The Patron Saint of Pregnant Girls
audiobook (Unabridged) ∣ A Novel
By Ursula Hegi
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"Narrator Angela Dawe's varied volume and pace create an atmosphere of deep emotions that draw the listener in close...fully realized characters who have relatable issues and emotions take the forefront." — AudioFile Magazine
From beloved bestselling author Ursula Hegi, a new novel about three mothers, set on the shores of the Nordsee, perfect for fans of Water for Elephants and The Light Between Oceans.
In the summer of 1878, the Ludwig Zirkus arrives on Nordstrand in Germany, to the delight of the island's people. But after the show, a Hundred-Year Wave roars from the Nordsee and claims three young children.
Three mothers are on the beach when it happens: Lotte, whose children are lost; Sabine, a Zirkus seamstress with her grown daughter; and Tilli, just a girl herself, who will give birth later that day at St. Margaret's Home for Pregnant Girls. After the tragedy, Lotte's husband escapes with the Zirkus, while she loses the will to care for their surviving son. Tilli steps in, bonding with him in a way she isn't allowed to with her own baby, taken away at birth. Sabine, struggling to keep her childlike daughter safe in the world, forms a complicated friendship with Lotte. But the mothers' fragile trio is threatened when Lotte and her husband hatch a dangerous plan to reunite their family, and Tilli and Sabine must try to find a way to pull them back to reality.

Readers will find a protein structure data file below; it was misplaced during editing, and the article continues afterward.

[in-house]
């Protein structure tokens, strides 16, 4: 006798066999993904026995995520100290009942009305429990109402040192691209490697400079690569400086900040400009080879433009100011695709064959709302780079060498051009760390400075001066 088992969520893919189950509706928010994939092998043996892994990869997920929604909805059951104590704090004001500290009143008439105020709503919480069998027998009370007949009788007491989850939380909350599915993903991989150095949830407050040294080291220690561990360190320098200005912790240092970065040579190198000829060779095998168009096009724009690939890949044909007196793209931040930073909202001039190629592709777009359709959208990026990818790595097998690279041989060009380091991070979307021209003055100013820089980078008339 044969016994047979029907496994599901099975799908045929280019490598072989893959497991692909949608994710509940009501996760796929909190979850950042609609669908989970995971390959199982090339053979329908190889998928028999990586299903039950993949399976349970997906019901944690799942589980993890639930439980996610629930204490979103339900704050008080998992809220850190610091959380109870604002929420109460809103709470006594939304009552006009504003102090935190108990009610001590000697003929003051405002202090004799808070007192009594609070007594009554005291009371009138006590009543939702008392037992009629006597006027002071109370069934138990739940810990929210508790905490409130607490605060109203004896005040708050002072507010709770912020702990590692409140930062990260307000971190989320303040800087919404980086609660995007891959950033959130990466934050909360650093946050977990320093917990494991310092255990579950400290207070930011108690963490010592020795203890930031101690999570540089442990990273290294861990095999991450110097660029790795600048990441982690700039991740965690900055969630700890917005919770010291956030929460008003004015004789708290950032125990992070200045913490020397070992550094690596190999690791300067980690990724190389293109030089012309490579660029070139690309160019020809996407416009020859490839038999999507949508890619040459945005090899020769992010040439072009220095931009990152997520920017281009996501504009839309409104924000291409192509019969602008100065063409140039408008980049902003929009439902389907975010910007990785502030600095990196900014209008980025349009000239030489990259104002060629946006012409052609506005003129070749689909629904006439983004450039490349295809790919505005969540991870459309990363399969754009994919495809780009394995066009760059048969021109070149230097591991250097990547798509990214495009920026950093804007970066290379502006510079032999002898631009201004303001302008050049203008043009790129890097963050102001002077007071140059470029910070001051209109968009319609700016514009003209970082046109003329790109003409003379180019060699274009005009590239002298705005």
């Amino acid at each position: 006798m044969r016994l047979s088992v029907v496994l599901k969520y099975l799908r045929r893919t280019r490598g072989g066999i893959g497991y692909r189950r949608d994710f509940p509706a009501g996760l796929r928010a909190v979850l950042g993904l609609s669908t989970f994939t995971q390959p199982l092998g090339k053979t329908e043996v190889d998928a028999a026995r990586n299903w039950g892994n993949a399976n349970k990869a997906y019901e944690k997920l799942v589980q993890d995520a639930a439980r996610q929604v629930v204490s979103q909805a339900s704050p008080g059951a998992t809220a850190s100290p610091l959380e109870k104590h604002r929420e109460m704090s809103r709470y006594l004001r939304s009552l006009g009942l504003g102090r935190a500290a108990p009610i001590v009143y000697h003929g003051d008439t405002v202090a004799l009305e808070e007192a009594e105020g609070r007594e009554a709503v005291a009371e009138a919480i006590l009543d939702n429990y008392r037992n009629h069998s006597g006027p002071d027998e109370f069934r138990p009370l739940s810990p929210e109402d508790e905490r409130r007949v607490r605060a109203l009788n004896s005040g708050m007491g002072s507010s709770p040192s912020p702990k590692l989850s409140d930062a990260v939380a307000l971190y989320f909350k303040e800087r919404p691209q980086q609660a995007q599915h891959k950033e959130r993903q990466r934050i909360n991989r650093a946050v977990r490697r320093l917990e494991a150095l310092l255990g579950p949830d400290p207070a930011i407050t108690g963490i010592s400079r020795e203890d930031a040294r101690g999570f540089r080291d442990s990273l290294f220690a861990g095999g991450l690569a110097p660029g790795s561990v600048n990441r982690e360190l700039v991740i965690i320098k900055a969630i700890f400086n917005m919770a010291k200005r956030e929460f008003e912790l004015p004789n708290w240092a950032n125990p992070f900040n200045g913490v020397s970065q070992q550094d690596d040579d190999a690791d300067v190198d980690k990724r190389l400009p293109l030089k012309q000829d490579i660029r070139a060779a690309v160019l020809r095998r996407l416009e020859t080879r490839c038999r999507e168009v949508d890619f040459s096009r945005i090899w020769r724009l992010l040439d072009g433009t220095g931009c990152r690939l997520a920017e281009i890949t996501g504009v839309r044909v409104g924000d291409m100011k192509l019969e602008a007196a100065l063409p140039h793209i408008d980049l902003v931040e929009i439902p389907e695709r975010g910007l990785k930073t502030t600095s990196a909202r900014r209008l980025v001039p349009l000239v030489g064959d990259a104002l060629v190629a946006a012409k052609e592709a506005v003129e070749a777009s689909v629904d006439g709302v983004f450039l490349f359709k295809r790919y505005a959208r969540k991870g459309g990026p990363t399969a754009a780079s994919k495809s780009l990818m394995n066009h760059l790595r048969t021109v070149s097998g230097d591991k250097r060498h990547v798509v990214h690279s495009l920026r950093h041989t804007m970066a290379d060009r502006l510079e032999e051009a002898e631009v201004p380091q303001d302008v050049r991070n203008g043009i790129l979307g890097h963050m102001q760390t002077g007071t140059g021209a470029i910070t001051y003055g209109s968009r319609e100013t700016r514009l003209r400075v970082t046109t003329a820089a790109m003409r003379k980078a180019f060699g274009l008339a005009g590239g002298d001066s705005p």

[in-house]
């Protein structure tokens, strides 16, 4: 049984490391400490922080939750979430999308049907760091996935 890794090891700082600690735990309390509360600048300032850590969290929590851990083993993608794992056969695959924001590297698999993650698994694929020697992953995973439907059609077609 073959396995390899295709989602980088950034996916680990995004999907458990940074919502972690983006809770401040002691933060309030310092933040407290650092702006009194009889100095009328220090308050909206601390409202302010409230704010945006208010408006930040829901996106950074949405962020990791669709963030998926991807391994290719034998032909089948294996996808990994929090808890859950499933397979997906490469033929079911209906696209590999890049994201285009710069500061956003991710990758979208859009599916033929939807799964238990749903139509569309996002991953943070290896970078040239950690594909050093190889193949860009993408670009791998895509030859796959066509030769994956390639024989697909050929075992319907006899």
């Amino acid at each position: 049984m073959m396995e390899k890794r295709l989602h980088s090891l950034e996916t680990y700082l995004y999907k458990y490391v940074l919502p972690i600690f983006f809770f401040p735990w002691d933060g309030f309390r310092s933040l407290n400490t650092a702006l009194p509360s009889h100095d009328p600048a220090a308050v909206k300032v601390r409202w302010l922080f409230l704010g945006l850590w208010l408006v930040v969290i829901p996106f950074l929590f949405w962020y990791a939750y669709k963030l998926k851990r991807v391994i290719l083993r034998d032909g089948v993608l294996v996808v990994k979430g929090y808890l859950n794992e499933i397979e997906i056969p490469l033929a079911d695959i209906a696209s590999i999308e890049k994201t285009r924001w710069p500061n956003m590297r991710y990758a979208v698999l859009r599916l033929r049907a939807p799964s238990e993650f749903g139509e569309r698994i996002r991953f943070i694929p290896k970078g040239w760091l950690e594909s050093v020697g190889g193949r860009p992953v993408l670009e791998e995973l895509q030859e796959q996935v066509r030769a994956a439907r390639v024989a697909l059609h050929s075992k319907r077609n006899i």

As full of joy and beauty as it is of pain, and told with the luminous power that has made Ursula Hegi a beloved bestselling author for decades, The Patron Saint of Pregnant Girls is a shining testament to the ways in which women hold each other up in the most unexpected of circumstances.
A Macmillan Audio production from Flatiron Books
"Mesmerizing...Hegi's command of the plot and ability to render poignant characters create a satisfyingly emotional story. Hegi's fans and devotees of literary fiction will treasure this." — Publishers Weekly
"A lyrical meditation on motherhood and mourning." — Boston Globe